Budas GR, Boehm M, Kojonazarov B, Viswanathan G, Tian X, Veeroju S, Novoyatleva T, Grimminger F, Hinojosa-Kirschenbaum F, Ghofrani HA, Weissmann N, Seeger W, Liles JT, Schermuly RT (2018) ASK1 inhibition halts disease progression in preclinical models of pulmonary arterial hypertension. Am J Respir Crit Care Med 197:373–385CrossRefGoogle Scholar
  21. 21.
    Wen X, Qi D, Sun Y, Huang X, Zhang F, Wu J, Fu Y, Ma K, Du Y, Dong H, Liu Y, Liu H, Song Y (2014) H(2) S attenuates cognitive deficits through Akt1/JNK3 signaling pathway in ischemic stroke. Behav Brain Res 269:6–14CrossRefGoogle Scholar
  22. 22.
    Toyama K, Koibuchi N, Uekawa K, Hasegawa Y, Kataoka K, Katayama T, Sueta D, Ma MJ, Nakagawa T, Yasuda O, Tomimoto H, Ichijo H, Ogawa H, Kim-Mitsuyama S (2014) Apoptosis signal-regulating kinase 1 is a novel target molecule for cognitive impairment induced by chronic cerebral hypoperfusion. Arterioscler Thromb Vasc Biol 34:616–625CrossRefGoogle Scholar
  23. 23.
    Pei B, Yang M, Qi X, Shen X, Chen X, Zhang F (2016) Quercetin ameliorates ischemia/reperfusion-induced cognitive deficits by inhibiting ASK1/JNK3/caspase-3 by enhancing the Akt signaling pathway. Biochem Biophys Res Commun 478:199–205CrossRefGoogle Scholar
  24. 24.
    Hunter S, Brayne C (2018) Understanding the roles of mutations in the amyloid precursor protein in Alzheimer disease. Mol Psychiatry 23:81–93CrossRefGoogle Scholar
  25. 25.
    Turner PR, O’Connor K, Tate WP, Abraham WC (2003) Roles of amyloid precursor protein and its fragments in regulating neural activity, plasticity and memory. Prog Neurobiol 70:1–32CrossRefGoogle Scholar
  26. 26.
    Sclip A, Antoniou X, Colombo A, Camici GG, Pozzi L, Cardinetti D, Feligioni M, Veglianese P, Bahlmann FH, Cervo L, Balducci C, Costa C, Tozzi A, Calabresi P, Forloni G, Borsello T (2011) c-Jun N-terminal kinase regulates soluble Abeta oligomers and cognitive impairment in AD mouse model. J Biol Chem 286:43871–43880CrossRefGoogle Scholar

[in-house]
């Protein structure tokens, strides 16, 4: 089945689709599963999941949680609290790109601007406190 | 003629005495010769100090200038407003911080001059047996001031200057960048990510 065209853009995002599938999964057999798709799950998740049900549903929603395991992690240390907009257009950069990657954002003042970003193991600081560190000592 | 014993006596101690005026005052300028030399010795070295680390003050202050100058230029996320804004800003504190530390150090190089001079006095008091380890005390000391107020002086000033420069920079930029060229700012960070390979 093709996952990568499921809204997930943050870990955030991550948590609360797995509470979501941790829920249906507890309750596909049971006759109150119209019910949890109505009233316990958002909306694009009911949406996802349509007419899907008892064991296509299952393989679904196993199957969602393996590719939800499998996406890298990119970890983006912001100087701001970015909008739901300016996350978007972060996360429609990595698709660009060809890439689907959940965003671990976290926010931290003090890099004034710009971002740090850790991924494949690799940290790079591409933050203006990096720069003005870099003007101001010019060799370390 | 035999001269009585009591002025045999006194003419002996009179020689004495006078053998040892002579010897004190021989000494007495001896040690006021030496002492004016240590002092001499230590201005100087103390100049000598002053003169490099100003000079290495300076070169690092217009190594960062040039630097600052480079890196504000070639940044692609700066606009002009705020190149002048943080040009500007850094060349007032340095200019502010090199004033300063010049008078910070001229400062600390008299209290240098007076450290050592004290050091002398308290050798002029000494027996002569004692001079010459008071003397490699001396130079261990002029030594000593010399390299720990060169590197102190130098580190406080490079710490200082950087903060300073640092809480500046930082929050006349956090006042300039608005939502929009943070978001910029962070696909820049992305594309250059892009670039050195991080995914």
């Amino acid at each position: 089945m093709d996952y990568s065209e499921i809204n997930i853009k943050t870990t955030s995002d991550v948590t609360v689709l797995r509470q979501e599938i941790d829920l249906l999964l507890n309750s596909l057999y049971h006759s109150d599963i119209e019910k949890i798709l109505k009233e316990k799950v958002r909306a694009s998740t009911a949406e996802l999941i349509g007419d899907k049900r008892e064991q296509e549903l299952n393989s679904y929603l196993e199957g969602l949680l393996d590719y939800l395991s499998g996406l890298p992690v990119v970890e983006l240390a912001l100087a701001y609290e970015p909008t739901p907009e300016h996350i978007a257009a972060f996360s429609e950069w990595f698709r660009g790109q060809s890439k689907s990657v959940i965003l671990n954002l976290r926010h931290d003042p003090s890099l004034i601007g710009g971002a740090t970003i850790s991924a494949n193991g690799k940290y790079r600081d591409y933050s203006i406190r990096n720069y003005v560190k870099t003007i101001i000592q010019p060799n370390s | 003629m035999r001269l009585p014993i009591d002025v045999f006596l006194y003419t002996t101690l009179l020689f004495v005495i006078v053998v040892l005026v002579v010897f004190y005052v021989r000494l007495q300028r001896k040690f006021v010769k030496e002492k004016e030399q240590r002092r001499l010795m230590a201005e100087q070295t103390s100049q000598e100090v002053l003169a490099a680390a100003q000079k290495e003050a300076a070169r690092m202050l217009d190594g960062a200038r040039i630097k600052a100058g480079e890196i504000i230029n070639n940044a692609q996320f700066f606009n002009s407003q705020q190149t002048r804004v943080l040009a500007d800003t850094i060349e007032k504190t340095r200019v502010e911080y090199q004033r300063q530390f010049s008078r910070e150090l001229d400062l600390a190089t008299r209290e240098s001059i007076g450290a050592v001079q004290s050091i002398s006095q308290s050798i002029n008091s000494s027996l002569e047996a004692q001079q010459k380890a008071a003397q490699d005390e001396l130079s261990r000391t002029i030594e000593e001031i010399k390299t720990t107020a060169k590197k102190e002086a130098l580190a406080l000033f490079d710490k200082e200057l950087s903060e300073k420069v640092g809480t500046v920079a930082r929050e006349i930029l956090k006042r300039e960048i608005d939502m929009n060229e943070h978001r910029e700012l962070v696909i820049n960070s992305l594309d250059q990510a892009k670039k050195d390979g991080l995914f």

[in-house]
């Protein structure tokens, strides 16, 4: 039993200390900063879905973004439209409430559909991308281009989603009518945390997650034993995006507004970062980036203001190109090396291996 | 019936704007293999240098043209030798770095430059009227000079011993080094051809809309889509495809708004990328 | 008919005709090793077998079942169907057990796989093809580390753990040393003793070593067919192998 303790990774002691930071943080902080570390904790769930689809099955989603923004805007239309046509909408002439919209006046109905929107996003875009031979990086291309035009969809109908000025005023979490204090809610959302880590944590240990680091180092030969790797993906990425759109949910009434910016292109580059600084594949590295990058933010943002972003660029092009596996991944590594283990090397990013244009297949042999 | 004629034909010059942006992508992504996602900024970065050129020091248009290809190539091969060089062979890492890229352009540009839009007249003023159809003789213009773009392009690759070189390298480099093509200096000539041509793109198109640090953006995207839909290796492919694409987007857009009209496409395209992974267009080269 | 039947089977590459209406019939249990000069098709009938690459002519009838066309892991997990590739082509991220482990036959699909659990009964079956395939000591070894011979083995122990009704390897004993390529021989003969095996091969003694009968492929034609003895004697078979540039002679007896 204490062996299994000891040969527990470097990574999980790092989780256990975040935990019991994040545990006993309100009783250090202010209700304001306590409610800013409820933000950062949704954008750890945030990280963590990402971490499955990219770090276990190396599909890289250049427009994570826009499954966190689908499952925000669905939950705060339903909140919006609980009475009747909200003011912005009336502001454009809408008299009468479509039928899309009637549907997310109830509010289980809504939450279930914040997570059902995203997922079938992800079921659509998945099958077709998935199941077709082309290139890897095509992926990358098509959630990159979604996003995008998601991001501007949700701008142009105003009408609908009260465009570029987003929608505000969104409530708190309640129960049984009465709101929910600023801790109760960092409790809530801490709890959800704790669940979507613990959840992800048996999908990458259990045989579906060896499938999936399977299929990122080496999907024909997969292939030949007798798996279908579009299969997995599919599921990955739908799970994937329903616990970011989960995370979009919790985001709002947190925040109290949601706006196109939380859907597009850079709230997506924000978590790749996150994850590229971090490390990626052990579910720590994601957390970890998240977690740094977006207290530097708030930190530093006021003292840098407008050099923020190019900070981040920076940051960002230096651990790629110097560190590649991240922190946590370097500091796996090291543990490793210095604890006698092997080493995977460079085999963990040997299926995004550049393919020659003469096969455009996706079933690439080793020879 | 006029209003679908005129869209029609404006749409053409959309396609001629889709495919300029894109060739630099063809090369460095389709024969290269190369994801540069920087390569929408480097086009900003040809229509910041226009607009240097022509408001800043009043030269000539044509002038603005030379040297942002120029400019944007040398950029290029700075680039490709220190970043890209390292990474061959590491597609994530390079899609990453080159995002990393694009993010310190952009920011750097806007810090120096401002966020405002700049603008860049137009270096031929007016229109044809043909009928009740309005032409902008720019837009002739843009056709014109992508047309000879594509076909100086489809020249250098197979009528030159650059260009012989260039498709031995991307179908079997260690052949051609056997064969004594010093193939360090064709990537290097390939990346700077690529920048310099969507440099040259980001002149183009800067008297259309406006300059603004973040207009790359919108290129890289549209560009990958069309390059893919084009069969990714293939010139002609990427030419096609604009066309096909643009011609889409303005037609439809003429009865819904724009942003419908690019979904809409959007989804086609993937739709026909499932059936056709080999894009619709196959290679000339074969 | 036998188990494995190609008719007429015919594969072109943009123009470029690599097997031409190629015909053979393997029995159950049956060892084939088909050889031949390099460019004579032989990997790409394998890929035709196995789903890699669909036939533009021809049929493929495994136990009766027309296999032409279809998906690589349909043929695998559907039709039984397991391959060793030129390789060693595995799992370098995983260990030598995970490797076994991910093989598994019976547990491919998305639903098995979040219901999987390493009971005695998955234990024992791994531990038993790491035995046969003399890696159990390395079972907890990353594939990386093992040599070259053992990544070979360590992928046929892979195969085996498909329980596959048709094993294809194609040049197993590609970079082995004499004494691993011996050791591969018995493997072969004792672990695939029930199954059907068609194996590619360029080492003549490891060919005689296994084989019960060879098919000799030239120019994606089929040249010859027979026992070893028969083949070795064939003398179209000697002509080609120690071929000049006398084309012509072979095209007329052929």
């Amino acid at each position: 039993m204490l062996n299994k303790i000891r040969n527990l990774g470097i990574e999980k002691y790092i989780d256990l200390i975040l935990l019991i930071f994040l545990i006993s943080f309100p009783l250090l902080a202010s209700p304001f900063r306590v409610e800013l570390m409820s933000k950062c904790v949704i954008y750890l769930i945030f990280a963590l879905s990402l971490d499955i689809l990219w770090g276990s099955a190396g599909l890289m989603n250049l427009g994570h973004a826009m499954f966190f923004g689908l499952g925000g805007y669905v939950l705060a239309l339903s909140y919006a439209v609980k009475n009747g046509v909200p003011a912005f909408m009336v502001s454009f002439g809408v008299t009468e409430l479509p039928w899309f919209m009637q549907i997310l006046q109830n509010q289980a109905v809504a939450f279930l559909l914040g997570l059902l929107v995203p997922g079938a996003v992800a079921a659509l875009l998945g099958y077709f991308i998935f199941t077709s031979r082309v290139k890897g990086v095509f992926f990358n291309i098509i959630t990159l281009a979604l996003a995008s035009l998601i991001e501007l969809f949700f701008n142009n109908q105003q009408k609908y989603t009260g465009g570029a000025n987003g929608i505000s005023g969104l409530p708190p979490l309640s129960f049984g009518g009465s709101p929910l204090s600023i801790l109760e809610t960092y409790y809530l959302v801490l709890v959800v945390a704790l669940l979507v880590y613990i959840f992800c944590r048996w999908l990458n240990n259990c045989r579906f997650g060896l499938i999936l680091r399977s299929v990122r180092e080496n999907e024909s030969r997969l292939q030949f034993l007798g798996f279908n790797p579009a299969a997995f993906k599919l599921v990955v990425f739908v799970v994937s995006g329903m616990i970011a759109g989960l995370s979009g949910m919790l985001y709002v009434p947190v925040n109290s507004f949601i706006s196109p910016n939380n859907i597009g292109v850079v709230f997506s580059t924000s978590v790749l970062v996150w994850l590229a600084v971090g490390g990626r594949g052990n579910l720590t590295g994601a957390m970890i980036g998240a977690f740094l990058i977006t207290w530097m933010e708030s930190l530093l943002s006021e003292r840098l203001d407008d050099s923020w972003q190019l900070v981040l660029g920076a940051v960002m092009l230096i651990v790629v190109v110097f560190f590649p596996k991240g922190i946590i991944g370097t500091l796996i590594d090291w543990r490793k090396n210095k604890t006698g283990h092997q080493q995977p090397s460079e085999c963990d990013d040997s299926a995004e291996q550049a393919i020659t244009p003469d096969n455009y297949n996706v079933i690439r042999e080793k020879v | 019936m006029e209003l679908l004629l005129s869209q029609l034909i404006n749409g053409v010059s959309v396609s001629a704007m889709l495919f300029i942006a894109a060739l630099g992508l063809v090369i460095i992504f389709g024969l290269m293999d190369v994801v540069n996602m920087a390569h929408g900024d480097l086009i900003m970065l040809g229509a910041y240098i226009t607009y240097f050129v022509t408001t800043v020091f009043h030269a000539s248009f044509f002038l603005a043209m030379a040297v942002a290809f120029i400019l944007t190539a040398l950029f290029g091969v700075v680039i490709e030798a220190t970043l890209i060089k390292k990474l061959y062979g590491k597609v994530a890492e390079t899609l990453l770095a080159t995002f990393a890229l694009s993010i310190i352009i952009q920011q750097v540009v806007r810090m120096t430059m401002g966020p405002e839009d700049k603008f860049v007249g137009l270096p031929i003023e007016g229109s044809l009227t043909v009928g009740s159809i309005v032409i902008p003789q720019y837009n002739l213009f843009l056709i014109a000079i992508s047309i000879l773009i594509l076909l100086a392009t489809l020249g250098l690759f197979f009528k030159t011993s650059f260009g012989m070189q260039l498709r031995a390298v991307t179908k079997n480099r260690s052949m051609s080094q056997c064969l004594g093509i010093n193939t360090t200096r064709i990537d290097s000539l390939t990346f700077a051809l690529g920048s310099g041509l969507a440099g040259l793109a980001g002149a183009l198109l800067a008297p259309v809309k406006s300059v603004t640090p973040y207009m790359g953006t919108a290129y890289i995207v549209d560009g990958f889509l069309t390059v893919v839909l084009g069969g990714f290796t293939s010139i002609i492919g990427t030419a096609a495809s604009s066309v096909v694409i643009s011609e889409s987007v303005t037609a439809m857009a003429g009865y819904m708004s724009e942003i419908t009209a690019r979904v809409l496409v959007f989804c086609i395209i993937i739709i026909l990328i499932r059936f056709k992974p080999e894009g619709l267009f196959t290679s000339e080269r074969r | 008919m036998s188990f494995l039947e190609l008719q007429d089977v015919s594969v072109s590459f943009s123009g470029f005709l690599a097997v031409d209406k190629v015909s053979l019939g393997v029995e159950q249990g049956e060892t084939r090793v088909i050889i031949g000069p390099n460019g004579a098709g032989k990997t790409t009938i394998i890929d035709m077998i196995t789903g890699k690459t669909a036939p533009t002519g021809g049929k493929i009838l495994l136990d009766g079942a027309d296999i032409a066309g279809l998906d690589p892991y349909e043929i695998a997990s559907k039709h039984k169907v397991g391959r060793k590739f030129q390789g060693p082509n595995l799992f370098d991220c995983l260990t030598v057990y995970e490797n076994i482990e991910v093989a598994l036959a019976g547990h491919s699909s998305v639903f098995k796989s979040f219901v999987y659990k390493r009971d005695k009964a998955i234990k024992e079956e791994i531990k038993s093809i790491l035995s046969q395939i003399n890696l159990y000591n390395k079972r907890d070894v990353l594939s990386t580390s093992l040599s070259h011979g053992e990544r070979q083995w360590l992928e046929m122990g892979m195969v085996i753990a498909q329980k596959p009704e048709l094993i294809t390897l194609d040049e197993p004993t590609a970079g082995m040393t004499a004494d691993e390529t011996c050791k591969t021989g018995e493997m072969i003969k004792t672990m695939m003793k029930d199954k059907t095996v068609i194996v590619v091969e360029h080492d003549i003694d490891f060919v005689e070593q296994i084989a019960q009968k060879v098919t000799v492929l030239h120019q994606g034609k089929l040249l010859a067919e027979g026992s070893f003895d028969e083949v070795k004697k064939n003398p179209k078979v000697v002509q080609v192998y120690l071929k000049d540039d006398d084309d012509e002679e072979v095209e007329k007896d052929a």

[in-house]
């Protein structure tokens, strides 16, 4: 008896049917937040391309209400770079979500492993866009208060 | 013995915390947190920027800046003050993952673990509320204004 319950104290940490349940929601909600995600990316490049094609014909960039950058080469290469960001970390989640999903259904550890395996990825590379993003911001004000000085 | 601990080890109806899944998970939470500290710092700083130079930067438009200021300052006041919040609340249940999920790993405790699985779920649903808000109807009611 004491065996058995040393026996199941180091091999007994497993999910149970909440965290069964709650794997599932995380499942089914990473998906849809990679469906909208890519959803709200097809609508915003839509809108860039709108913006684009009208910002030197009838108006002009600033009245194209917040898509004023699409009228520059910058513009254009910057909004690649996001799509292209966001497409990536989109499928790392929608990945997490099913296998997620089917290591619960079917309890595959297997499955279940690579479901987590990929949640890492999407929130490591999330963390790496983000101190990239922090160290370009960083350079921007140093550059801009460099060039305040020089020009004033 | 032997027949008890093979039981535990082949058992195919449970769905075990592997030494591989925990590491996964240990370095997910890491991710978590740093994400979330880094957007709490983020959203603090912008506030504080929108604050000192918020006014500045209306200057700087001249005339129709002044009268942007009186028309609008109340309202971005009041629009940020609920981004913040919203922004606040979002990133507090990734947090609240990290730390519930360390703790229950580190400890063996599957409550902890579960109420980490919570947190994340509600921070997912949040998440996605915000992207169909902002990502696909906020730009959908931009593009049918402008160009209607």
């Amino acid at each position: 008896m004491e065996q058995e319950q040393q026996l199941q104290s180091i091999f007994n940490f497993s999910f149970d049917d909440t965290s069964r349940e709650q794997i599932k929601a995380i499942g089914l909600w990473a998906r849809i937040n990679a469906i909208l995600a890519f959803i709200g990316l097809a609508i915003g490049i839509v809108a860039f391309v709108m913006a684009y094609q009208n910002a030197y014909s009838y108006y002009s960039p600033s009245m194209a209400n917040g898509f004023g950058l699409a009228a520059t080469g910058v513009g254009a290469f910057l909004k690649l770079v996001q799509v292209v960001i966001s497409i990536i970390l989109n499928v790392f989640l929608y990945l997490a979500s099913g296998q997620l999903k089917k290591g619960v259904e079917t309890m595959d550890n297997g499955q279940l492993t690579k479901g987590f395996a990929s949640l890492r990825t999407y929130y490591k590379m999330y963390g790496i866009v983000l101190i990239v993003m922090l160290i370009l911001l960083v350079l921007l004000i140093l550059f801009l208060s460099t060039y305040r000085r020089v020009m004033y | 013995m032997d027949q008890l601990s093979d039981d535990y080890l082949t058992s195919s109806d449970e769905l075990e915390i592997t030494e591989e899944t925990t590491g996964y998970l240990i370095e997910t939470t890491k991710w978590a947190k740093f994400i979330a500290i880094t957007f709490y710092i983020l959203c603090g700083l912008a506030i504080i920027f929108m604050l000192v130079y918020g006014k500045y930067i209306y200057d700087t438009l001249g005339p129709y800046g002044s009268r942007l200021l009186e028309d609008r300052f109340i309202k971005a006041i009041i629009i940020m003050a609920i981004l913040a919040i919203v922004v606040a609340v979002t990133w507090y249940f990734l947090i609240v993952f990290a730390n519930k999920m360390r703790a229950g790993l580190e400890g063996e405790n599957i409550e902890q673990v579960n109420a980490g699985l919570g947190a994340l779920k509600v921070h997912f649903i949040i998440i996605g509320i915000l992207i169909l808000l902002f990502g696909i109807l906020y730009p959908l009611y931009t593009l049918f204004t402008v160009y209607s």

27. 27.
    Hasegawa Y, Toyama K, Uekawa K, Ichijo H, Kim-Mitsuyama S (2018) Role of ASK1/p38 Cascade in a mouse model of Alzheimer’s disease and brain aging. J Alzheimers Dis 61:259–263CrossRefGoogle Scholar
  28. 28.
    Liu J, Li C, Xing G, Zhou L, Dong M, Geng Y, Li X, Li J, Wang G, Zou D, Niu Y (2010) Beta-asarone attenuates neuronal apoptosis induced by Beta amyloid in rat hippocampus. Yakugaku Zasshi 130:737–746CrossRefGoogle Scholar
  29. 29.
    Akterin S, Cowburn RF, Miranda-Vizuete A, Jimenez A, Bogdanovic N, Winblad B, Cedazo-Minguez A (2006) Involvement of glutaredoxin-1 and thioredoxin-1 in beta-amyloid toxicity and Alzheimer’s disease. Cell Death Differ 13:1454–1465CrossRefGoogle Scholar
  30. 30.
    Hsu MJ, Hsu CY, Chen BC, Chen MC, Ou G, Lin CH (2007) Apoptosis signal-regulating kinase 1 in amyloid beta peptide-induced cerebral endothelial cell apoptosis. J Neurosci 27:5719–5729CrossRefGoogle Scholar
  31. 31.
    Galvan V, Banwait S, Spilman P, Gorostiza OF, Peel A, Ataie M, Crippen D, Huang W, Sidhu G, Ichijo H, Bredesen DE (2007) Interaction of ASK1 and the beta-amyloid precursor protein in a stress-signaling complex. Neurobiol Dis 28:65–75CrossRefGoogle Scholar
  32. 32.
    Morishima Y, Gotoh Y, Zieg J, Barrett T, Takano H, Flavell R, Davis RJ, Shirasaki Y, Greenberg ME (2001) Beta-amyloid induces neuronal apoptosis via a mechanism that involves the c-Jun N-terminal kinase pathway and the induction of Fas ligand. J Neurosci 21:7551–7560CrossRefGoogle Scholar